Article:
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Dad Next Door: Leader of the pack

Beautiful large red Doberman Pinscher dog with docked ears, close up on white with room for text

Dad Next Door: Leader of the pack

A dog's patience, persistence and unshakeable faith in her family

When I was a kid, my parents only allowed us to have low-maintenance pets—the kind you don’t get too attached to. Mostly it was a succession of goldfish, whom we invariably found belly-up in their bowls after a few weeks, and flushed unceremoniously down the toilet. Once, though, we had a little turtle who liked to hang out under the plastic palm tree on the island in the middle of his tank. When he died, it took us days to realize he wasn’t just sunbathing.

My favorite temporary pets were the perch and sunfish we’d catch on fishing trips and bring home in a bucket. We’d fill up the bathtub and let them swim around for a while. Then we’d kill them and eat them. 

So, years later, it was new territory for me when we got a dog. My daughters had been lobbying hard for one for a long time, but I’d resisted. Having small children was enough of a challenge already, thank you very much. I wasn’t looking for another mouth to feed, or anyone else’s poop to clean up, and I just wasn’t convinced that it would be worth all that time and effort. Eventually, though, I gave in.

We got Java when she was just a puppy. She was a standard Labradoodle: a little black ball of curls and energy and sharp little teeth. As advertised, she didn’t shed, or trigger our allergies, but she did gnaw on the furniture and poop all over the yard, and she barked at every dog who passed within a hundred yards of our house. We tried to train her, with mixed results, but after a while it didn’t seem to matter. Little by little, she became part of the family.

As she grew older, and much bigger, she developed a mischievous streak. Combined with her inherited poodle talent for standing on her hind legs, it allowed her to surreptitiously poach any food we carelessly left within her reach. Once we found an empty bag on the counter which had recently contained an entire loaf of bread. There was not so much as a crumb of evidence at the scene of the crime, but her skulking demeanor when we confronted her with the bag told us all we needed to know.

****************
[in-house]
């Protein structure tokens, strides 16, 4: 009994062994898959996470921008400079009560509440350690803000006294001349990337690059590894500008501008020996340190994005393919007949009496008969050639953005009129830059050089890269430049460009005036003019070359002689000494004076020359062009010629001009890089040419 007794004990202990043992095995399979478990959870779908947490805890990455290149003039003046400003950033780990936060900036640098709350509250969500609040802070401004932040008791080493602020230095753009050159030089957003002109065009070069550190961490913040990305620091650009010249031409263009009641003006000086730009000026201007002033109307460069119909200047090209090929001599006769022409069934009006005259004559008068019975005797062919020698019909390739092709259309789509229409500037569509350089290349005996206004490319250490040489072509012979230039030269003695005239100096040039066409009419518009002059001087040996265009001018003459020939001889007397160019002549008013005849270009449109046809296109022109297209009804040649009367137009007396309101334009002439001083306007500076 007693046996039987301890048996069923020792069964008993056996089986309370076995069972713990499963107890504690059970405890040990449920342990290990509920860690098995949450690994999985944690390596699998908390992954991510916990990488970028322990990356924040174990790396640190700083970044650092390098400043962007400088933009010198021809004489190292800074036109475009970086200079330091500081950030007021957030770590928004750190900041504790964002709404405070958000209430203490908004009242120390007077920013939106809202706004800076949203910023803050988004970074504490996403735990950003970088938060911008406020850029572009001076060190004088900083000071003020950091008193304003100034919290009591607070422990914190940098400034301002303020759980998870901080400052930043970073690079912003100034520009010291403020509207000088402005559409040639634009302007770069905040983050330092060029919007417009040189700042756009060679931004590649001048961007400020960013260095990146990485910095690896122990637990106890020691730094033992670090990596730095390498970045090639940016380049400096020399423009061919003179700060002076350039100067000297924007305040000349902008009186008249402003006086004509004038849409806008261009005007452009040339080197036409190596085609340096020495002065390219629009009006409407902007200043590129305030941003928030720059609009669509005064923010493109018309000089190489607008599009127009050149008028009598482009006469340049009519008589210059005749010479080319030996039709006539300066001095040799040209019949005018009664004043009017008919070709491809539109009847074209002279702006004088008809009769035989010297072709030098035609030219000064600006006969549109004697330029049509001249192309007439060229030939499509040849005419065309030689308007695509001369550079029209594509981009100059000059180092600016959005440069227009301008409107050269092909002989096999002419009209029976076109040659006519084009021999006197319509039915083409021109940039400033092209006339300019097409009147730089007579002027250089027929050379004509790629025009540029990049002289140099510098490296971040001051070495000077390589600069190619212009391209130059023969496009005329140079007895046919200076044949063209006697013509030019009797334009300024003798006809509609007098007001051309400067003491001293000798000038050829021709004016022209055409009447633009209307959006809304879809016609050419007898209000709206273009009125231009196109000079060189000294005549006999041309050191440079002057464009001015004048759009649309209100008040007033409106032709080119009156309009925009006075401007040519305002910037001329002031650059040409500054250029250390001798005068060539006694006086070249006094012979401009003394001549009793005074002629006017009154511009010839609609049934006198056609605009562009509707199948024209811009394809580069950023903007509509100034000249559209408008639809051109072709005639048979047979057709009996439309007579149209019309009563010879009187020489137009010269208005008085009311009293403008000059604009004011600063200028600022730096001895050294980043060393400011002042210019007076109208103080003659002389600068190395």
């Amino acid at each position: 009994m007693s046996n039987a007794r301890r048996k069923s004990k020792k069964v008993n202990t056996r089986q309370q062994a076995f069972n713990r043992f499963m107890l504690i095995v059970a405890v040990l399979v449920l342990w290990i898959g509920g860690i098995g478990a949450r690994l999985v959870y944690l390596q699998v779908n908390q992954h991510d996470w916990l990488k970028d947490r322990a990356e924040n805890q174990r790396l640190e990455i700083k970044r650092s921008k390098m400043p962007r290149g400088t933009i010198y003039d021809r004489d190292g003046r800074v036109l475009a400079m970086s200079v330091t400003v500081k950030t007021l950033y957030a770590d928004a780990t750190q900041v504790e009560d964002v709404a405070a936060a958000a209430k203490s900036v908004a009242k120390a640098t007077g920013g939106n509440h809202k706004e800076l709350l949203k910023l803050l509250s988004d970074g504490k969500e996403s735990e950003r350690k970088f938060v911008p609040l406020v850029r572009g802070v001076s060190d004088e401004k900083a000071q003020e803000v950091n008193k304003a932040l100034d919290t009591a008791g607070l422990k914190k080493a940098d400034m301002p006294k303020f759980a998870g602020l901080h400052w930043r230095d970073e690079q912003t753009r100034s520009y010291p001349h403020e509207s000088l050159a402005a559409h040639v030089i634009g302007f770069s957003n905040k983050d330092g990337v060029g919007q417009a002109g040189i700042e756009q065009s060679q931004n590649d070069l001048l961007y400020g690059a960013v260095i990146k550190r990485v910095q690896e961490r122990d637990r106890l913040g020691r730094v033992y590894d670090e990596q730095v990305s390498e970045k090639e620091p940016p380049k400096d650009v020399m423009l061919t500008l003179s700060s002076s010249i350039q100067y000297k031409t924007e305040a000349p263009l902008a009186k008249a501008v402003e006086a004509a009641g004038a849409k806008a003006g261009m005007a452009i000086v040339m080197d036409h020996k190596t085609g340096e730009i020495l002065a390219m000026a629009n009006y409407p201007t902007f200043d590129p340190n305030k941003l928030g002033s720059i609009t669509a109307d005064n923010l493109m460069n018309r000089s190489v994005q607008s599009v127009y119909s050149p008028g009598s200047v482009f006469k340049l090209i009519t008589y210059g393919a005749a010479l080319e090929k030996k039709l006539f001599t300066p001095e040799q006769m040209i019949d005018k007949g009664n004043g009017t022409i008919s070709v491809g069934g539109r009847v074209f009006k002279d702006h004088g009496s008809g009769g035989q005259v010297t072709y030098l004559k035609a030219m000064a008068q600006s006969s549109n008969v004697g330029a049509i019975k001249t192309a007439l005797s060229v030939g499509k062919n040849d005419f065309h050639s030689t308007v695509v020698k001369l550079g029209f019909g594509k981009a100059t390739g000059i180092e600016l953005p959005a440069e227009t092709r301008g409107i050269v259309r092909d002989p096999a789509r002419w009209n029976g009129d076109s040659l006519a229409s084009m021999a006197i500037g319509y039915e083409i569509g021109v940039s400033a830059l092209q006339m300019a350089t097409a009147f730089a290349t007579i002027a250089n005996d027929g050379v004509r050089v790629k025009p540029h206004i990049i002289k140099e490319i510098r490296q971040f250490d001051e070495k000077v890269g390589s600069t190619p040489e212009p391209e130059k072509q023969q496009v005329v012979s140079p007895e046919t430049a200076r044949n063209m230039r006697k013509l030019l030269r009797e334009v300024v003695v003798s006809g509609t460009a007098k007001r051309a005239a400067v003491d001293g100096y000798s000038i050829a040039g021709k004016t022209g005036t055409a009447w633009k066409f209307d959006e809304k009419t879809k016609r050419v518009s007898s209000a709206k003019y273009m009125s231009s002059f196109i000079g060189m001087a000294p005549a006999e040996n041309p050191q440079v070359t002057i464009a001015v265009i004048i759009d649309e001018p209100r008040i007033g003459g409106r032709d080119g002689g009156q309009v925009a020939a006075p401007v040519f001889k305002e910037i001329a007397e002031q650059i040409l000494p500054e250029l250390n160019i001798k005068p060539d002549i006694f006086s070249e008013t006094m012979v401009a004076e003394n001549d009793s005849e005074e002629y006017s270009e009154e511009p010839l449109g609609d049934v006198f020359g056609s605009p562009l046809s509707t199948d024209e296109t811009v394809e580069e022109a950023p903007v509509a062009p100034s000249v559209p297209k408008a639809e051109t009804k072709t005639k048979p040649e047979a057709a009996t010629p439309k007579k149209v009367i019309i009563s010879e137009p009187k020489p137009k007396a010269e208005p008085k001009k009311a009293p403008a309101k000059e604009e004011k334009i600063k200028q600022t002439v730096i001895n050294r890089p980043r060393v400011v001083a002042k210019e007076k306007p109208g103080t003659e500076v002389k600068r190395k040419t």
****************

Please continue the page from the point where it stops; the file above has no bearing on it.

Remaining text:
In truth, though, she was the least problematic member of our family. The rest of us, with our endless capacity for selfishness and self-absorption, were always disappointing or wounding each other, as humans do. Java, though, was all about our pack. When we walked in the door, she’d greet us as if we were conquering heroes, and when we got out her leash for a walk, she’d shower us with unbridled gratitude and joy. Her love was pure and uncomplicated in a way that ours could never be. There were no strings attached, no simmering grudges, no unspoken disappointments to temper her devotion. In the evenings, when we were all home under one roof, she’d lie at our feet and bask in the contentment of having her pack reunited. That was all she ever wanted from this world.

Java developed bladder cancer when she was nine years old–not a pup by any means, but still in her prime. It was too soon–we weren’t prepared to let her go. When the time came to put her down, we took her to the vet, and each said goodbye to her in turn. We fed her treats, and stroked her fur, and hugged her against our chests. She was wagging her tail, clearly enjoying all the love and attention, but I’m sure she was confused by our tears. She could always read our collective emotions like a book, and our grief must have been as clear to her as the neighborhood news she read with her nose as she sniffed through her morning walk. 

It’s easy to make fun of people who anthropomorphize their pets. Who really knows what a dog thinks when we dress it up in a tiny sweater, or what a cat feels when it insists on going in and out of the house a dozen times in an hour? We see ourselves in them, and we interpret their behavior in terms of our own customs and ways. But what we often forget is that they are watching us from their own perspective as well. 

Java’s lifelong project was to transform us into a proper wolf pack. With patience, persistence and unshakeable faith, she kept showing us the power of unconditional love. And though we never met the standard that she set for us, I like to think she trained us well enough so that, in the end, she felt we were worth all that effort and time. 

Jeff Lee is still trying to learn new tricks, in Seattle WA

Read more Dad Next Door:

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Dad Next Door: The Importance of Being Earnest

The Dad Next Door: A Moveable Feast

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The Dad Next Door: Fahrenheit 451

About the Author

Jeff Lee, MD

Jeff Lee, a family physician, lives, works and writes in Seattle.